“The deployment of personnel and equipment is aimed at ensuring swift action in case of a flood threat. The teams are equipped with boats, emergency supplies, and other necessary resources to handle any eventuality,” officials said. “The administration has been closely monitoring the water levels in the River Jhelum and other rivers and streams in Kashmir. Despite assurances that the water levels are currently below the danger mark, the continuous downpour has kept officials on high alert.”

In addition to the deployment of personnel and machinery, the administration has also urged residents living in low-lying areas and along the banks of rivers and streams to remain vigilant and take necessary precautions. The residents have been advised to avoid venturing near water bodies and to follow the instructions issued by the authorities. The India Meteorological Department (IMD) warned of more rain over Jammu and Kashmir on Tuesday.

Meanwhile, fresh snowfall was reported from Bandipora district and the Machil sector of Kupwara in north Kashmir. Some upper reaches including Gulmarg, Gurez Valley, Razdan Top, Sadhna Top, Mughal Road, and Zojila Pass received light snowfall during the past 24 hours. The MeT data showed Srinagar received 38.6 mm of rainfall, Qazigund 64.4 mm, Pahalgam 51.7 mm, Kupwara 40.2 mm, Kokernag 43.6 mm, and Gulmarg 30.2 mm during the past 24 hours.

The maximum temperatures improved but still recorded below normal by 5 to 10 degrees in Kashmir the previous day. Srinagar had a maximum of 16.6 degrees Celsius and it was 6.2 degrees below normal on Sunday, forcing people and tourists to wear warm clothes.

The MeT office said that the minimum temperature recorded on Sunday night in Srinagar was 5.3 degrees Celsius against 8.5 degrees Celsius and 4 degrees below normal. Pahalgam had a low of 7.2 degrees Celsius and Gulmarg minus 1 degree Celsius recorded on Monday, the MeT office said.

Multiple landslides block National Highway

The Srinagar-Jammu National Highway remained blocked for every type of traffic movement due to multiple landslides, triggered by heavy rains, at various places between Banihal and Nashri in the Ramban district on Monday morning. Traffic authorities said, “Following constant rain, fresh mud, landslides and shooting stones hit the National Highway at many places between Nashri and Banihal due to which it (Highway) remained blocked.”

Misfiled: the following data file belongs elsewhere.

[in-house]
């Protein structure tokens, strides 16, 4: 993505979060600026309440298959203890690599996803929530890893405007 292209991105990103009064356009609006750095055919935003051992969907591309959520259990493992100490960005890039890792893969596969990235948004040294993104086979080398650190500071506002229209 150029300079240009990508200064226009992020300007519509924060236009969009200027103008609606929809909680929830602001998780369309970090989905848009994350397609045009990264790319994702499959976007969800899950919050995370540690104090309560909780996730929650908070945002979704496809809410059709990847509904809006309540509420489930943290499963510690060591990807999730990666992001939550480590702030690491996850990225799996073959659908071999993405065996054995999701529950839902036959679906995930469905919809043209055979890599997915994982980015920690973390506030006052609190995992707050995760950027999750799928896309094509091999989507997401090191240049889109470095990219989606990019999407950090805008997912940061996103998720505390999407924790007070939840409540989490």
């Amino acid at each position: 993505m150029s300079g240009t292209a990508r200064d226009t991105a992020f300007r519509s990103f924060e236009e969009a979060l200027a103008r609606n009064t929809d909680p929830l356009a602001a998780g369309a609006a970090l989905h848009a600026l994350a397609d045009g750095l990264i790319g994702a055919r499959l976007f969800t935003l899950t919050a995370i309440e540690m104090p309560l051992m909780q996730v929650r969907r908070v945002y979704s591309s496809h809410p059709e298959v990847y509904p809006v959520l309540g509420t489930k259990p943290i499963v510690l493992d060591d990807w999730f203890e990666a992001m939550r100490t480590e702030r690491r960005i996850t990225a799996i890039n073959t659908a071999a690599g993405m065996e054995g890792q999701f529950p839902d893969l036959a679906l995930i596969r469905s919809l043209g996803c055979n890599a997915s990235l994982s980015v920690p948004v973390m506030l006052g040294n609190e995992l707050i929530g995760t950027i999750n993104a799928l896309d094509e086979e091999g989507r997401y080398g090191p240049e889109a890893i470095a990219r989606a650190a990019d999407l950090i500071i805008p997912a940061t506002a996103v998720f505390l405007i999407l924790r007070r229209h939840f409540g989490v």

Due to the blockade, hundreds of Light Motor Vehicles (LMVs) and heavy vehicles remained stranded at different locations between Jammu and Srinagar, including Nashri and Banihal sectors. Incessant rains, which lashed the area during the intervening night of April 28 and 29, triggered fresh mud and landslides at Mehar Cafeteria, Mompassi, Ramsu, Kishtwari-Pathar and various other places, in addition to Panthial, resulting in a blockade of the highway. “The movement of vehicular traffic has been stopped since Monday morning. There is no chance of restoration today,” officials said.

Mud and landslides besides boulders and shooting stones at various places on the highway was hampering road restoration work, they said. “Men and machinery have been pressed into service for clearing the mud and landslides’ debris, boulders and stones from the highway but continuous rain is hampering road restoration work,” they said.

Overnight heavy rains have created havoc on the highway at various places between Nashri-Ramban and Ramban-Banihal, damaging roads due to which Kashmir valley remained cut off from the rest of the country, on the second consecutive day on Monday.

Two sub divisions – Banihal, Ramsu also remained cut off from district headquarter Ramban. Some passengers preferred to walk on foot to reach their destinations as the movement of the traffic was strictly stopped by the traffic police on the highway and no vehicle was being allowed to cross Police Naka established in the outskirts of Ramban town by the administration. “We have stopped all types of vehicular traffic as fresh landslides have occurred on the highway at various places between Nahri and Banihal. Shooting stones are rolling down from hillocks on the highway and continuous downpour in the area since Sunday is hampering the road restoration work,” traffic officials said.

The Nashri to Banihal stretch has become prone to landslides and the contractor companies are unable to meet the challenges posed by nature due to unplanned and random earth cutting and excavation in this sector, a few years back.